(Repeat story published on Friday, no change to text)
WELLINGTON, Sept 23 (Reuters) - A decision by major banks operating in New Zealand to cut ties with many money remittance operators is driving companies to increasingly extreme measures, with one firm planning to send millions of dollars of cash across to Pacific Islands using speed boats and plane cargo holds.
Robert Bell, the CEO of Auckland-based company KlickEx, said it had to figure out how to process $400 million in annual transactions after first Westpac and then state-owned Kiwibank decided they would not allow them to access banking services over concerns they might breach anti-money laundering rules.
People who cannot afford traditional banking services often use remittance payments to send small sums of money around the world. The Pacific is a top destination for payments from New Zealand, due to the country’s large number of Pacific Island workers who send money home to their families.
Moving cash around the Pacific would involve a number of options, including airlines, to diversify the risk of any one transport method being targeted, said Bell.
He said he was buying two 130-foot high-speed boats, which could reach some Pacific nations overnight from New Zealand, and he said he was travelling to Europe next week to try to buy an oil tanker that would allow the speedboats to re-stock their diesel half-way through the journey.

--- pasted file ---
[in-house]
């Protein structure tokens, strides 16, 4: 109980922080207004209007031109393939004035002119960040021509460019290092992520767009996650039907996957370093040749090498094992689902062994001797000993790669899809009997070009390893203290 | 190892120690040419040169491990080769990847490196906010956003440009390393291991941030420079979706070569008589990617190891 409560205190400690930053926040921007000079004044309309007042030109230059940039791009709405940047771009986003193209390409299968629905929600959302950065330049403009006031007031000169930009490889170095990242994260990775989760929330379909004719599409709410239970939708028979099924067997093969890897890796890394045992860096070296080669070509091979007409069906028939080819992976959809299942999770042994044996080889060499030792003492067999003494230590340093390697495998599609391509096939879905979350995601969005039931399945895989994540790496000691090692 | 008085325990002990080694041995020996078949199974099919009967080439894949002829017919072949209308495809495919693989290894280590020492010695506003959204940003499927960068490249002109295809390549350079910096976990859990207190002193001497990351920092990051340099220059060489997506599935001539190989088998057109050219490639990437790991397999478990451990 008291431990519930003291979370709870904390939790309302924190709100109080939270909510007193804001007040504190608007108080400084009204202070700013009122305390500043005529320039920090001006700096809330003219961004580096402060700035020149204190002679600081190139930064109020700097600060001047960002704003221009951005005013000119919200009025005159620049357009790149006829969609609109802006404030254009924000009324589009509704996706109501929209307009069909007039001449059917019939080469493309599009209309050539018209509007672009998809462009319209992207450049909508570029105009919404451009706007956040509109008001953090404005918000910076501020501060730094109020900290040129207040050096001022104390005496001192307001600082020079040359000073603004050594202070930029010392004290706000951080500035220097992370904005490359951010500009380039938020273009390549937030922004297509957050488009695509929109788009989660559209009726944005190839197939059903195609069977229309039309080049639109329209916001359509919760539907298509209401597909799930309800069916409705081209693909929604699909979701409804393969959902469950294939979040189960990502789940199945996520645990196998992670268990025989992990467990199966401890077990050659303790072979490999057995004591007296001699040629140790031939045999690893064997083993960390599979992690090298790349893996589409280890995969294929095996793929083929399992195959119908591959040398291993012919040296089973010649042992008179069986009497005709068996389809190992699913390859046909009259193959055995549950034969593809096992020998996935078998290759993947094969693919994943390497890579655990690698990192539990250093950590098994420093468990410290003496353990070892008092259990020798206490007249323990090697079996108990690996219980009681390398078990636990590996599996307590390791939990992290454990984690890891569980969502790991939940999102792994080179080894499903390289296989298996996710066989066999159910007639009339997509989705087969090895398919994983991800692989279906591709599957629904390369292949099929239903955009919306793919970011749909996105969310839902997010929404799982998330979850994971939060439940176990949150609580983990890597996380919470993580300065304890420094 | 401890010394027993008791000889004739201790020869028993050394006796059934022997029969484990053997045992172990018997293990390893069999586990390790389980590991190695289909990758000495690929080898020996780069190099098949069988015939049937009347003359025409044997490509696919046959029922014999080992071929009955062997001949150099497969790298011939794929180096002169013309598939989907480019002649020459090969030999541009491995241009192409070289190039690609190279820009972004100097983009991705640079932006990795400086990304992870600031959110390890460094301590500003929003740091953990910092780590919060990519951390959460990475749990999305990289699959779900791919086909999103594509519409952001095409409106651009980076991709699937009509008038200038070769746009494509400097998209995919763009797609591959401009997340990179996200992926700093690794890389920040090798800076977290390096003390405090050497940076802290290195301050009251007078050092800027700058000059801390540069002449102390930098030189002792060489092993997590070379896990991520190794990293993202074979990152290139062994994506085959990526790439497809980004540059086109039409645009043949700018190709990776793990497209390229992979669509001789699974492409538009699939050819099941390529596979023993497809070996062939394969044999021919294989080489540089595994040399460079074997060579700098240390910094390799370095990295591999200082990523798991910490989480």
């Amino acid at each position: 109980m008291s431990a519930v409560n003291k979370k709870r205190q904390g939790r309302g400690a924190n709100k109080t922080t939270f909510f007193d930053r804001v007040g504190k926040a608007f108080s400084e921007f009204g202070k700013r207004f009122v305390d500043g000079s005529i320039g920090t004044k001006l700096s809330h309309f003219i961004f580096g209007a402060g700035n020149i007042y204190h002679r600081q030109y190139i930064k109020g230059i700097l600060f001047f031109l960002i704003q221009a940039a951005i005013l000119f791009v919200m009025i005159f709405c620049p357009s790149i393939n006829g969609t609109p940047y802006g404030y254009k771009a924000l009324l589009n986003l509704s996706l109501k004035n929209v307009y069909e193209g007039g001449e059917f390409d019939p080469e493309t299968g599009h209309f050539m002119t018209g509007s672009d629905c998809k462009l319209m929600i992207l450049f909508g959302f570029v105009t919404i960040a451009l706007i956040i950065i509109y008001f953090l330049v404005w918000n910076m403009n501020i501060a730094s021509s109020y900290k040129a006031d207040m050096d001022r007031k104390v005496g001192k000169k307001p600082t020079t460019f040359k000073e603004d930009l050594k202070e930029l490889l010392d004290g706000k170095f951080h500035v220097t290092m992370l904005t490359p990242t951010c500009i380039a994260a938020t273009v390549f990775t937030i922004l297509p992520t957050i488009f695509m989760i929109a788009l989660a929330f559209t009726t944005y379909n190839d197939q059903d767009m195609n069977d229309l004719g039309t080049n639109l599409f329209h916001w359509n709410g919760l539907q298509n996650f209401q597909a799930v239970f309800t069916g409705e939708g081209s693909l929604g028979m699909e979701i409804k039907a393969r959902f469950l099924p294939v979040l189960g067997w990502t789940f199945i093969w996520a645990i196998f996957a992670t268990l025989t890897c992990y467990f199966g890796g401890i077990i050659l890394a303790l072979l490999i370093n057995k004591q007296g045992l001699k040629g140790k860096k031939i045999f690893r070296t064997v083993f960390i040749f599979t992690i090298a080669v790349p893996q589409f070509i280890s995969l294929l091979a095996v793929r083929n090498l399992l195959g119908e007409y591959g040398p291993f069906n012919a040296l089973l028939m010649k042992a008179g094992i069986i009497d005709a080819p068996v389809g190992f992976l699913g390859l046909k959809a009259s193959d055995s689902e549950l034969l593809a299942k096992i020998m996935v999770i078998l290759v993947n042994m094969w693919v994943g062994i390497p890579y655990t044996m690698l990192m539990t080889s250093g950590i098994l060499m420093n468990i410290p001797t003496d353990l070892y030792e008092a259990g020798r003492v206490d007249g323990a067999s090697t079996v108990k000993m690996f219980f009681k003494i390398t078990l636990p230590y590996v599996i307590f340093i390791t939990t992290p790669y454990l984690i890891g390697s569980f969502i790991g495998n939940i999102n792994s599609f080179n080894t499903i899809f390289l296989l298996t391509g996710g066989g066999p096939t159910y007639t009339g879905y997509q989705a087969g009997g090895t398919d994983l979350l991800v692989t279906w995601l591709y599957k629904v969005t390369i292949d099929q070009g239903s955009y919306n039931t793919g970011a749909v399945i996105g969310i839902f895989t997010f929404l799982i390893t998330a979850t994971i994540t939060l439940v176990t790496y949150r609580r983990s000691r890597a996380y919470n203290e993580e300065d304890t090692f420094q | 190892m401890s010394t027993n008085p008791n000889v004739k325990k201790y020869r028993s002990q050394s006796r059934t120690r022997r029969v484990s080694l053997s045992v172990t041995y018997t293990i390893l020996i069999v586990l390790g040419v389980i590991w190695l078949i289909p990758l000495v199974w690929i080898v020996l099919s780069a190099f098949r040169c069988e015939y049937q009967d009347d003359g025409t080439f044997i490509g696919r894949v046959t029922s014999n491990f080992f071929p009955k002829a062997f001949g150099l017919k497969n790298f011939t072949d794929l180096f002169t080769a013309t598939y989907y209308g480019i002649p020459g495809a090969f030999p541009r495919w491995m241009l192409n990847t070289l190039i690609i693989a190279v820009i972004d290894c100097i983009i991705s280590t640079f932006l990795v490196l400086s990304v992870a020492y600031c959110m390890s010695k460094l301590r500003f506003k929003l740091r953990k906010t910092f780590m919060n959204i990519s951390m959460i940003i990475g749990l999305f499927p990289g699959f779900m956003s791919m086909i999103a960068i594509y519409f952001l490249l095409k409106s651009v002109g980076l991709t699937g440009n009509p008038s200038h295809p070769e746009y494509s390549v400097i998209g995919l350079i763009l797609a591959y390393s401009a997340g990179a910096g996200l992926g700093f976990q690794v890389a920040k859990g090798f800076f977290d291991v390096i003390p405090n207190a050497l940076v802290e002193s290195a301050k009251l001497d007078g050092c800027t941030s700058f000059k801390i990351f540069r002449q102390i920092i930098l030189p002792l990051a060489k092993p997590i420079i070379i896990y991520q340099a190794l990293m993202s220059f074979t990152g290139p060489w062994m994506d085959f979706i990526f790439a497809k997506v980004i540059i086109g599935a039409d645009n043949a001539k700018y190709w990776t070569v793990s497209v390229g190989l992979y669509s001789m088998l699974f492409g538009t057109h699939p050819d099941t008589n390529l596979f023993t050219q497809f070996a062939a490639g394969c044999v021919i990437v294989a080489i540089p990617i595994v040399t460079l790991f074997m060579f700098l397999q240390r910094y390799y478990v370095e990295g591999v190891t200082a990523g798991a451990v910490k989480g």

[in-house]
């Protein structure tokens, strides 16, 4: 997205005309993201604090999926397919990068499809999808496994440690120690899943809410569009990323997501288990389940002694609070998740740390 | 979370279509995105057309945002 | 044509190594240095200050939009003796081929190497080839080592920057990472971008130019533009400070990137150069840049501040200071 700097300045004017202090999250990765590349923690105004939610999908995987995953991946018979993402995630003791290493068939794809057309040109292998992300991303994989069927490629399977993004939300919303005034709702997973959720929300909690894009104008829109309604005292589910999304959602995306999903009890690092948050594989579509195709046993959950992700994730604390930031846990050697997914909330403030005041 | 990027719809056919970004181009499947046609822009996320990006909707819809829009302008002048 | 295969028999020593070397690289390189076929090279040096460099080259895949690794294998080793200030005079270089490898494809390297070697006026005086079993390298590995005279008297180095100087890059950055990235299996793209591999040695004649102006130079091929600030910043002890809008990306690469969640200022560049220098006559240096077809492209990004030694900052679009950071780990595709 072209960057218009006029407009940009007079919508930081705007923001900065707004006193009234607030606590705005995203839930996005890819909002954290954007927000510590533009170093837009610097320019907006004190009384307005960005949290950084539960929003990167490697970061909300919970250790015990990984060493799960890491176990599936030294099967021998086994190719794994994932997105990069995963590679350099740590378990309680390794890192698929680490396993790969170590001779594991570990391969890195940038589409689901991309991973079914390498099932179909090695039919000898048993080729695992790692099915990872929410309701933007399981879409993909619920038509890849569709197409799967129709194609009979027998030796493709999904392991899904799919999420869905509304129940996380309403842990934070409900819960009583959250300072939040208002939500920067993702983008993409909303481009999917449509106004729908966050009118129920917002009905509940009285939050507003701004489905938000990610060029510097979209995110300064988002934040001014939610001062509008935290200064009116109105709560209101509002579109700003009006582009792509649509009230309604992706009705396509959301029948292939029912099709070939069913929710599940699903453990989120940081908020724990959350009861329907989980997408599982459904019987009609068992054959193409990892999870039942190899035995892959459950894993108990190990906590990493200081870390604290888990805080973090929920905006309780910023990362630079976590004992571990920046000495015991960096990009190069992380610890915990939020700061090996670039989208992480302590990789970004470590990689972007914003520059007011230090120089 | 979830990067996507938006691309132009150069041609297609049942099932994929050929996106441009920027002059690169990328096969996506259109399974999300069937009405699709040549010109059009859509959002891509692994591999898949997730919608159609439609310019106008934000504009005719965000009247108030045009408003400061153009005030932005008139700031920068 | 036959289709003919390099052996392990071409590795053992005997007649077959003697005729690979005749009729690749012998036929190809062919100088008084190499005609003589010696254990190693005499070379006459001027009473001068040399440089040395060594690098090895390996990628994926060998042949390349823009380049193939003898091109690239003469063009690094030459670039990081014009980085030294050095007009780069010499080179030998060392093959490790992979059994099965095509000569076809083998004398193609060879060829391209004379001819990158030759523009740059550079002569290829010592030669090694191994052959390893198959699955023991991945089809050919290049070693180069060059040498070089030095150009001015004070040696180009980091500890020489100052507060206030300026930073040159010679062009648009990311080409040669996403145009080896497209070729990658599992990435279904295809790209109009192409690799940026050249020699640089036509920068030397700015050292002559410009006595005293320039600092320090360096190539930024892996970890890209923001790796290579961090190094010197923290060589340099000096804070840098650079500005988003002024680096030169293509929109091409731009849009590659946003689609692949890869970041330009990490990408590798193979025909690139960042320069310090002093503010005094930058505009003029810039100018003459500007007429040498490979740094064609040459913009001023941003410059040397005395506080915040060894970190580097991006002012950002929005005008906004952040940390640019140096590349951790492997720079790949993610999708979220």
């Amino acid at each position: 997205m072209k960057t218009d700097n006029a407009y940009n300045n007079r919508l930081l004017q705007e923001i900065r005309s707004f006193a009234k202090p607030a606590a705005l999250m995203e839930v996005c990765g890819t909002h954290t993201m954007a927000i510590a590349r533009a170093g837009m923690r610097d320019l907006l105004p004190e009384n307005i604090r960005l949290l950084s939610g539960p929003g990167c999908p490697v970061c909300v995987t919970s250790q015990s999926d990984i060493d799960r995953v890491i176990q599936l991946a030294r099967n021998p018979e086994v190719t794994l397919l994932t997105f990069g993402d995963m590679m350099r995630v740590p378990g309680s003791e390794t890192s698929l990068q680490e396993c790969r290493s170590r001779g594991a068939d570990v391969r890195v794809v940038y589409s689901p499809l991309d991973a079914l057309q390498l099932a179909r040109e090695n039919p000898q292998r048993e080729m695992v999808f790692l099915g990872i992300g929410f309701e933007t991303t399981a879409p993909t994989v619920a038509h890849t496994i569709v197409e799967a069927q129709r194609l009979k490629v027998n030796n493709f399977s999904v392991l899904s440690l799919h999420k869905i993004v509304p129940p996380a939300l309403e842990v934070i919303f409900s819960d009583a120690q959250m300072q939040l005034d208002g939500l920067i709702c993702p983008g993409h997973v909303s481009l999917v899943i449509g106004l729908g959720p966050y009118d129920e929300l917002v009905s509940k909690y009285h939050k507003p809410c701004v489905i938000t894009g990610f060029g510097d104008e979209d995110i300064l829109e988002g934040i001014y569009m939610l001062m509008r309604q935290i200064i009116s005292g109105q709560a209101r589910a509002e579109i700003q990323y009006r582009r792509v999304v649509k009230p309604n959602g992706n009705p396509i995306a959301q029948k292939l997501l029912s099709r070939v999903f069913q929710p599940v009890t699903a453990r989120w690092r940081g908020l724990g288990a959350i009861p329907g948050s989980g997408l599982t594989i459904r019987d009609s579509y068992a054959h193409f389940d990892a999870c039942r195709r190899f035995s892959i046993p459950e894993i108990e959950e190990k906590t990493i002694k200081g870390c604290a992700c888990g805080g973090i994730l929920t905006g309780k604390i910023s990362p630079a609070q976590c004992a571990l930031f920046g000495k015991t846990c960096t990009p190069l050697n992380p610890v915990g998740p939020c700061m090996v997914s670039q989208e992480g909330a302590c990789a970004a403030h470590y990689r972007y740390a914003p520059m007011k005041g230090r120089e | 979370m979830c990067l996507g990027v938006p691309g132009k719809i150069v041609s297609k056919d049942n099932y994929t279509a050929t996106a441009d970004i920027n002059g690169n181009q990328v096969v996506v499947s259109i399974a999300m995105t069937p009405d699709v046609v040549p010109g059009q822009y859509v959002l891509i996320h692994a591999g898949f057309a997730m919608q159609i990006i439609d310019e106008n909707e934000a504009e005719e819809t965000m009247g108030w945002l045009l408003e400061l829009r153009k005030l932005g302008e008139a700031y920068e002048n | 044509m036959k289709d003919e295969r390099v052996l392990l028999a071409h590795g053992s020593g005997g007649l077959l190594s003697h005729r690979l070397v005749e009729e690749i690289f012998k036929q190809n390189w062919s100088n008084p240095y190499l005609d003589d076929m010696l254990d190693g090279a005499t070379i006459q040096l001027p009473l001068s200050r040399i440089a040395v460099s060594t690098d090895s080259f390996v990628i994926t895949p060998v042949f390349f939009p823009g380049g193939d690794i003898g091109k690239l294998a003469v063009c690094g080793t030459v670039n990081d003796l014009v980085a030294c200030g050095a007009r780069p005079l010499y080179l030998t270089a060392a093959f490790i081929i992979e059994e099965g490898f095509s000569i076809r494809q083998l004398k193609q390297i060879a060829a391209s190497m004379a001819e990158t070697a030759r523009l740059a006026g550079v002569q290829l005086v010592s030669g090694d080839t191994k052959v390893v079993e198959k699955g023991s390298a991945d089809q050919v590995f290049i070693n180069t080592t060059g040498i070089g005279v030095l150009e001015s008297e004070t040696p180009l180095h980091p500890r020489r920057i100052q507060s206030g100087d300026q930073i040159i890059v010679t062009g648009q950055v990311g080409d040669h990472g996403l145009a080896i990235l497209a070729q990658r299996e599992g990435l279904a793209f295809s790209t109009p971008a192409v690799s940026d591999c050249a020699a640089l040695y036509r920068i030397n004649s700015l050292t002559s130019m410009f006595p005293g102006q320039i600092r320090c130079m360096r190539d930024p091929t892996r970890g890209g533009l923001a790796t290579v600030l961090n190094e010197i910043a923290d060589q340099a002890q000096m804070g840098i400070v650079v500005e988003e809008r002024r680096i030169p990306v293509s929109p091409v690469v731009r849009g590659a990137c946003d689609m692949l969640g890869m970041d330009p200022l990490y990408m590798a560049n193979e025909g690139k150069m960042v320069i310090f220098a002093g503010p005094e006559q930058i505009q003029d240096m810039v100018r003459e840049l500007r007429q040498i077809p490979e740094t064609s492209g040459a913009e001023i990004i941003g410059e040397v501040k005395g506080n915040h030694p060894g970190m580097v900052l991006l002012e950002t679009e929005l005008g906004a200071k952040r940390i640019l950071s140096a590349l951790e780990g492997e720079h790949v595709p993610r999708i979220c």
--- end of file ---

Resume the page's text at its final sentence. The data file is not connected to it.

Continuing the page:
“The boats are designed so we can run a boat overnight to Tonga with $3 to $5 million in cash on it,” he told Reuters.
Banks in Australia and New Zealand have closed accounts with many remittance agencies since 2015 to reduce their potential liabilities resulting from remittance clients’ illegal activities; but the move may only have shifted the problem out of sight of authorities.
Claire Piper, a compliance specialist who works mainly with remitters, said that many money transfer operators were too small to copy Klickex’s methods and were instead turning to underground options, such as setting up bank accounts in their own names or in the names of specially created unregulated companies.
“They are just hustling like anybody else would to keep their business alive,” said Piper
“In my experience, nearly all of them are taking what you’d call fraudulent options. They’re lying to banks about their intentions with bank accounts and they’re smuggling cash out in suitcases.” (Editing by Nick Macfie)
Our Standards: The Thomson Reuters Trust Principles.